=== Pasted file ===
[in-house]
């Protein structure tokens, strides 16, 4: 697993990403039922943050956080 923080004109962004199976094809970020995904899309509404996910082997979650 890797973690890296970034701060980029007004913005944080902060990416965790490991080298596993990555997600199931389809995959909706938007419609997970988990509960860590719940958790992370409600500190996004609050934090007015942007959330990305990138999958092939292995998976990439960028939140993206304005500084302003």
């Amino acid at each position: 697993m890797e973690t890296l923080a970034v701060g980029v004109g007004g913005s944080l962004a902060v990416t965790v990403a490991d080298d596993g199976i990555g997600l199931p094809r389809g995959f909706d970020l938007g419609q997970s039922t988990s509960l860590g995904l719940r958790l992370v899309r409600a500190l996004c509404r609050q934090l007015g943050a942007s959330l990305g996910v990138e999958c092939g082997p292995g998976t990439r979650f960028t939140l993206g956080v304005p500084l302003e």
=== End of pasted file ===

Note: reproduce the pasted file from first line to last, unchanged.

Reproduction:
[in-house]
């Protein structure tokens, strides 16, 4: 697993990403039922943050956080 923080004109962004199976094809970020995904899309509404996910082997979650 890797973690890296970034701060980029007004913005944080902060990416965790490991080298596993990555997600199931389809995959909706938007419609997970988990509960860590719940958790992370409600500190996004609050934090007015942007959330990305990138999958092939292995998976990439960028939140993206304005500084302003």
């Amino acid at each position: 697993m890797e973690t890296l923080a970034v701060g980029v004109g007004g913005s944080l962004a902060v990416t965790v990403a490991d080298d596993g199976i990555g997600l199931p094809r389809g995959f909706d970020l938007g419609q997970s039922t988990s509960l860590g995904l719940r958790l992370v899309r409600a500190l996004c509404r609050q934090l007015g943050a942007s959330l990305g996910v990138e999958c092939g082997p292995g998976t990439r979650f960028t939140l993206g956080v304005p500084l302003e």